A Pennsylvania boy who was accidentally strangled by the family dog has died, according to NBC affiliate WJAC, out of Johnstown, Pennsylvania. John Bruno, 5, from Warrington, Pennsylvania, reportedly died three days following a fatal incident involving the family’s 18-month-old hound mix. Investigators say the boy was strangled to death after the dog accidentally pulled a scarf too tightly around his neck while the two were playing in the snow on Wednesday.
News of the boy’s death went viral on social media on Monday, following reports over the weekend that the boy was under heavy sedation but still alive at the Children’s Hospital of Philadelphia (CHOP). The Salisbury Patch out of Salisbury, Pennsylvania, first shared on Facebook last Thursday that the boy remained at CHOP one day after being found facedown and unresponsive in the family’s backyard, adding that Warrington police determined that the young boy had been accidentally strangled by the family dog.
“It appears it was a ‘tragic accident’ in which the boy was accidentally strangled by his scarf while playing in the snow with his dog.”
Warrington Police Chief, Daniel Friel, said that the boy was playing outside in the snow with the family dog on Wednesday afternoon when his mother, Tara Bruno, happened to look out the window and noticed him lying face-down in the snow just before 4:30 p.m — with the dog still “tugging and pulling at his scarf.” According to the boy’s mother, the scarf was “tight around his neck,” and he was unconscious when she untied the scarf and dialed 911.
After administering CPR, emergency medical services first transferred the boy to Doylestown Hospital in Doylestown, Pennsylvania, some 15 minutes from the boy’s Warrington home in the 1900 block of Palomino Drive. The 5-year-old boy was later transferred to CHOP, where he died on Saturday from what Friel is calling a “tragic accident.” WJAC reports that police first thought the boy had collapsed from cardiac arrest while playing with the dog but later determined he had been strangled from the scarf being pulled too tightly around his neck.
According to Fox 29 last Thursday, the investigation is still ongoing, but investigators believe the family’s 1-year-old dog “pulled the scarf too tightly around the child’s neck,” adding that “preliminary details indicate the incident was an unlikely, tragic event.”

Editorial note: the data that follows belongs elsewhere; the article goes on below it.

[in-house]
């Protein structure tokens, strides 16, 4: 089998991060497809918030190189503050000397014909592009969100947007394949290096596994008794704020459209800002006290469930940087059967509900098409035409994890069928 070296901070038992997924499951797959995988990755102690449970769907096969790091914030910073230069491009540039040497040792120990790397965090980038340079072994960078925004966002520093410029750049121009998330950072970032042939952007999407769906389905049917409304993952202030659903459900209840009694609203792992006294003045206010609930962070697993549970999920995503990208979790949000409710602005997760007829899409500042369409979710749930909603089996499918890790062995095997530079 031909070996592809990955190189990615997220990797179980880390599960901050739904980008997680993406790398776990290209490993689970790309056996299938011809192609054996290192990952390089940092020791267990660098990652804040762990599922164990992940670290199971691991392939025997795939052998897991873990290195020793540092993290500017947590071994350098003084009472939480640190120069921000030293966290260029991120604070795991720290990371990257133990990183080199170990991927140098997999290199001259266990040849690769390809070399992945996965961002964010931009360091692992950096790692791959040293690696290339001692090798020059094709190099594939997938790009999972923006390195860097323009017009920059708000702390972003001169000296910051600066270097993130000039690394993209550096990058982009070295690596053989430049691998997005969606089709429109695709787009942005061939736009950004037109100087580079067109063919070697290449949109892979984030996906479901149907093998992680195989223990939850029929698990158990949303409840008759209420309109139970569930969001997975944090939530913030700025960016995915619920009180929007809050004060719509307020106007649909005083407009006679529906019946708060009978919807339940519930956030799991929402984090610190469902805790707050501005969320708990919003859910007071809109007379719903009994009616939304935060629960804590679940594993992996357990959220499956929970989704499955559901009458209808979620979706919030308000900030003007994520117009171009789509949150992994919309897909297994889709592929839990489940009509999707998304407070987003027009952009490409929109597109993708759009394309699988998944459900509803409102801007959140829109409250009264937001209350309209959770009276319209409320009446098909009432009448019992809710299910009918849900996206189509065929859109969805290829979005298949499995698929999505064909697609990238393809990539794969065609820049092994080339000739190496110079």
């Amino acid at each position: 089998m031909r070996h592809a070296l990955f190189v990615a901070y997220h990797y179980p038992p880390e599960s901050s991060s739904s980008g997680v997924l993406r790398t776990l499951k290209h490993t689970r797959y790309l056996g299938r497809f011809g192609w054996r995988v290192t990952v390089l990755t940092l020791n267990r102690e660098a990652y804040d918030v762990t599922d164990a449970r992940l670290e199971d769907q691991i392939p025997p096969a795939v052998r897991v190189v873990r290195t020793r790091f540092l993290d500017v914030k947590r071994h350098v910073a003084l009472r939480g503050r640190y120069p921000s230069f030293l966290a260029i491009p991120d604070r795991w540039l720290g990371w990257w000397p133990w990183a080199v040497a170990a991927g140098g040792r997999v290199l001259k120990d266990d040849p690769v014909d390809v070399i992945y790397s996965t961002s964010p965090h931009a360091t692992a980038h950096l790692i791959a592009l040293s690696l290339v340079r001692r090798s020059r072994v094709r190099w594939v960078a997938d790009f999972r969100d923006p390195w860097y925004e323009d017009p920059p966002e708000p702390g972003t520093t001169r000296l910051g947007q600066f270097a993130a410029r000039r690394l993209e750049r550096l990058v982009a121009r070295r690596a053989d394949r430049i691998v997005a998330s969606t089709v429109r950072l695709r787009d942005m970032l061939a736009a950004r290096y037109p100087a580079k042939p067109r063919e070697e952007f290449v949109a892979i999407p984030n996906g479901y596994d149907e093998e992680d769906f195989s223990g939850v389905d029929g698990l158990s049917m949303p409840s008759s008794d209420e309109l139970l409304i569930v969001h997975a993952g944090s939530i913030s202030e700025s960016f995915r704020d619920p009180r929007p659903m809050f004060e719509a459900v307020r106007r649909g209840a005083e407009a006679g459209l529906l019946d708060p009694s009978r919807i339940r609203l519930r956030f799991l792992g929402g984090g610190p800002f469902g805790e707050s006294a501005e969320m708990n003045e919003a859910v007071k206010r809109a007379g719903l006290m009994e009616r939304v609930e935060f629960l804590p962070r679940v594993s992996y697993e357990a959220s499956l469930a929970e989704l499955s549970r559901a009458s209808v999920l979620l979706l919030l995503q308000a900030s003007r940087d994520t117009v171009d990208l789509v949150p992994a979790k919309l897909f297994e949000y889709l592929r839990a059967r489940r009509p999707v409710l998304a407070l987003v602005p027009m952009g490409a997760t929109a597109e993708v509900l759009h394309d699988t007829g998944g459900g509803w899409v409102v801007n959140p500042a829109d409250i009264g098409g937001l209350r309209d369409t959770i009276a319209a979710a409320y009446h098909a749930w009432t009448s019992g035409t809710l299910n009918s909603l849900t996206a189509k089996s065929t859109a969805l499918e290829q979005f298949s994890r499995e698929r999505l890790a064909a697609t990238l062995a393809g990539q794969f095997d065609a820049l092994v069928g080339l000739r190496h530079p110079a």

An updated report on Philly Voice says that Warrington detectives worked closely with the Philadelphia Medical Examiner to determine on Saturday that the boy’s exact cause of death was “accidental strangulation.”
The Doylestown Patch shared that a winter storm started dumping several inches of snow on Pennsylvania last Tuesday. The boy had reportedly gone outside on Wednesday to play in the snow; bundled in a “snowsuit, a hat, gloves, boots, and a scarf that was wrapped tightly around his neck.”
The Daily Mail reports that the family dog pulled on the boy’s scarf until he passed out and continued pulling on the scarf as the boy lay face-down on the ground — ultimately choking him to death.
John Bruno is being remembered as a “vibrant boy” with ” boundless energy,” according to a GoFundMe page set up to help pay for the boy’s medical and funeral expenses. Philly Voice shares that Amy Ploss Herbert set up the GoFundMe memorial fund one day after the boy died from accidental “ligature strangulation” by the family dog.
Said Herbert on Monday, “I cannot thank everyone enough for your outpouring of love, support, and generosity for Tara, Francis, and Abby. It is overwhelming. I don’t have enough words to say.”
Social media responded to the boy’s accidental death with shock, offering condolences to the family, adding that children should be supervised outside, and also begging for the dog to not be punished.
One comment said that “I can not imagine the pain and loss that the family is feeling. But I must admit that I also have concerns about what will happen to the dog. It was an accident, but I can’t imagine what the parents must feel when they look at the dog and how it will affect the relationship between the family and the dog.”
[Featured Image by Yo_Co/Shutterstock]